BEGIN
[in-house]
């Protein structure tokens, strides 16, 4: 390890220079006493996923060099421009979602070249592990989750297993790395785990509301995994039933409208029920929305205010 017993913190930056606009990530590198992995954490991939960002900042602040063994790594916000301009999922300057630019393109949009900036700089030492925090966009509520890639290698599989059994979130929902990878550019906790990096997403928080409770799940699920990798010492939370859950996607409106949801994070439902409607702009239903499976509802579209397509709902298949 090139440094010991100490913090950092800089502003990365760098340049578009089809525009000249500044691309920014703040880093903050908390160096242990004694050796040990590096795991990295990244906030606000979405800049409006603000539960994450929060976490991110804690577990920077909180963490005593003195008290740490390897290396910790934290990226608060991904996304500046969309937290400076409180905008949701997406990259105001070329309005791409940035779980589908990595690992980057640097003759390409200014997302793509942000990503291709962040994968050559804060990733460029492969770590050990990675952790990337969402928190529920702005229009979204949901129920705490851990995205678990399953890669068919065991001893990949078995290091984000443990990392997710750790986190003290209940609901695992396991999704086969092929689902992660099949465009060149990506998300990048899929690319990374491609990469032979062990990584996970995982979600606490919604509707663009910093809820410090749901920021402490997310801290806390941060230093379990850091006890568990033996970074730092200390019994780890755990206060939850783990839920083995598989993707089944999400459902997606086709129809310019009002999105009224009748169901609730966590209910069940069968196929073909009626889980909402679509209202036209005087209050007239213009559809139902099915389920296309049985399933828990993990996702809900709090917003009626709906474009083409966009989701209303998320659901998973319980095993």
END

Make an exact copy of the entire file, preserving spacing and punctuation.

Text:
[in-house]
């Protein structure tokens, strides 16, 4: 390890220079006493996923060099421009979602070249592990989750297993790395785990509301995994039933409208029920929305205010 017993913190930056606009990530590198992995954490991939960002900042602040063994790594916000301009999922300057630019393109949009900036700089030492925090966009509520890639290698599989059994979130929902990878550019906790990096997403928080409770799940699920990798010492939370859950996607409106949801994070439902409607702009239903499976509802579209397509709902298949 090139440094010991100490913090950092800089502003990365760098340049578009089809525009000249500044691309920014703040880093903050908390160096242990004694050796040990590096795991990295990244906030606000979405800049409006603000539960994450929060976490991110804690577990920077909180963490005593003195008290740490390897290396910790934290990226608060991904996304500046969309937290400076409180905008949701997406990259105001070329309005791409940035779980589908990595690992980057640097003759390409200014997302793509942000990503291709962040994968050559804060990733460029492969770590050990990675952790990337969402928190529920702005229009979204949901129920705490851990995205678990399953890669068919065991001893990949078995290091984000443990990392997710750790986190003290209940609901695992396991999704086969092929689902992660099949465009060149990506998300990048899929690319990374491609990469032979062990990584996970995982979600606490919604509707663009910093809820410090749901920021402490997310801290806390941060230093379990850091006890568990033996970074730092200390019994780890755990206060939850783990839920083995598989993707089944999400459902997606086709129809310019009002999105009224009748169901609730966590209910069940069968196929073909009626889980909402679509209202036209005087209050007239213009559809139902099915389920296309049985399933828990993990996702809900709090917003009626709906474009083409966009989701209303998320659901998973319980095993």